High-dimensional neural network potentials for atomistic simulations

13th. Jan. 2020, ICAMS Special Seminar, ICAMS, Ruhr-Universität Bochum, IC 02-722

Start: 13th. Jan. 2020. 01:30 p.m.
End: 13th. Jan. 2020. 02:30 p.m.

Jörg Behler Georg-August-Universität Göttingen

Ralf Drautz ICAMS, Ruhr-Universität Bochum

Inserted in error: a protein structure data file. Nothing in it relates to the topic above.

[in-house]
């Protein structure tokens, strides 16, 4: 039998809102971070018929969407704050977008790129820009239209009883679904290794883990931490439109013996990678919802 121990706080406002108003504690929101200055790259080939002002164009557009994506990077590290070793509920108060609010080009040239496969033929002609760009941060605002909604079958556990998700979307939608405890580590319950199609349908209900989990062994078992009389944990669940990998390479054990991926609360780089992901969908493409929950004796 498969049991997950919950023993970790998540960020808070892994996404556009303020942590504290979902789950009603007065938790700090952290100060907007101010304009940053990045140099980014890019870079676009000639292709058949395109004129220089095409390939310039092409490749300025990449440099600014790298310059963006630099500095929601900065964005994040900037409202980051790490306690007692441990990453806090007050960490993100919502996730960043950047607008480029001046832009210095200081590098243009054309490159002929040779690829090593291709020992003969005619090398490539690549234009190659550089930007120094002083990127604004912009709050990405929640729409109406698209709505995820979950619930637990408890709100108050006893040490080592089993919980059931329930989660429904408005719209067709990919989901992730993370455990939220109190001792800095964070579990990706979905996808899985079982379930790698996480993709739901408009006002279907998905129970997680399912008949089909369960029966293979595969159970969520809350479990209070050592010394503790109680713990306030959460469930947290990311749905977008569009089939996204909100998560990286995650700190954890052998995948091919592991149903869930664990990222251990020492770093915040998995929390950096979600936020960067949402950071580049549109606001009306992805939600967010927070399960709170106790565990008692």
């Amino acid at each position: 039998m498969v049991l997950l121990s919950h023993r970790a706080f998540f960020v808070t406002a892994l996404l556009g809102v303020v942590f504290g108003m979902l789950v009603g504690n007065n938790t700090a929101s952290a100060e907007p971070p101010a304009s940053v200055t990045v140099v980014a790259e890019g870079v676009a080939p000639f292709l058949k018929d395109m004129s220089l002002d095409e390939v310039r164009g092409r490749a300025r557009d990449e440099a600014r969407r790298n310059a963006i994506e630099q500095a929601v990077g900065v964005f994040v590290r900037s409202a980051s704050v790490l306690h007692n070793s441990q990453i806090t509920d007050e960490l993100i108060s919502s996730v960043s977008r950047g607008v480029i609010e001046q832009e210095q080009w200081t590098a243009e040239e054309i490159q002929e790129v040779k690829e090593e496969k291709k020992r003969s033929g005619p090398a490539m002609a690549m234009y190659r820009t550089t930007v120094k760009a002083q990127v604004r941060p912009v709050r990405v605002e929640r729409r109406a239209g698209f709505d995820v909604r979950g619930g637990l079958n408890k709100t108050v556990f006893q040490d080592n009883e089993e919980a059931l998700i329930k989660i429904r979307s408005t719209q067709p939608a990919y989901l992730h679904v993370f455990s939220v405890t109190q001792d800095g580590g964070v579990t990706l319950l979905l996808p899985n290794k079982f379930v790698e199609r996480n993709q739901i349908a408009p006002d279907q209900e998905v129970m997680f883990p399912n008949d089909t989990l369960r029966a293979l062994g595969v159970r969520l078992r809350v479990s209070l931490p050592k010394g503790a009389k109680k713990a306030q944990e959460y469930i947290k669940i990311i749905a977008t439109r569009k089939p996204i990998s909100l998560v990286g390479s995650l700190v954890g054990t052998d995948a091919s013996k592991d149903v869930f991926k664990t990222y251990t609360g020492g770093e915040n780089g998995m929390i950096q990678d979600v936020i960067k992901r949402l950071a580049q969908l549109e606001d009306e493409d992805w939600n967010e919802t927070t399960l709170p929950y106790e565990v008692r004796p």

The reliability of the results obtained in computer simulations in chemistry, physics and materials science depends on the quality of the underlying potential-energy surface (PES) providing the systems’ energy and forces. While the most accurate approach is to use electronic structure calculations like density-functional theory on-the-fly, the resulting ab initio molecular dynamics simulations are restricted to small systems and short simulation times. Consequently, a lot of effort has been invested for several decades in constructing more efficient atomistic potentials of varying form and complexity, which provide a direct functional relation between the atomic positions and the potential energy. Often these potentials are based on physical approximations, which necessarily reduce the accuracy of the PES. In recent years a paradigm change has taken place by the introduction of machine learning potentials [1], which employ very flexible mathematical functions without a direct physical meaning to represent a reference set of electronic structure data as accurately as possible. While the first ML potentials based on artificial neural networks have been proposed already in 1995 [2], early neural network potentials (NNPs) were only applicable to small systems containing a few degrees of freedom. Nowadays, machine learning potentials have become a practical tool for large-scale simulations based on three central concepts: the introduction of environment-dependent atomic energy contributions [3], the development of rotationally, translationally and permutation invariant descriptors [3], and a systematic way to build reference data sets for training NNPs [4]. In this talk I will provide an overview about the general methodology of high-dimensional NNPs. Remaining challenges and limitations will be discussed, and some typical applications covering interfaces and bulk materials will be presented. [1] J. Behler, J. Chem. Phys. 145 (2016) 170901. [2] T. B. Blank, S. D. Brown, A. W. Calhoun, D. J. Doren, J. Chem. Phys. 103 (1995) 4129. [3] J. Behler, M. Parrinello, Phys. Rev. Lett. 98 (2007) 146401. [4] N. Artrith, J. Behler, Phys. Rev. B 85 (2012) 04543.

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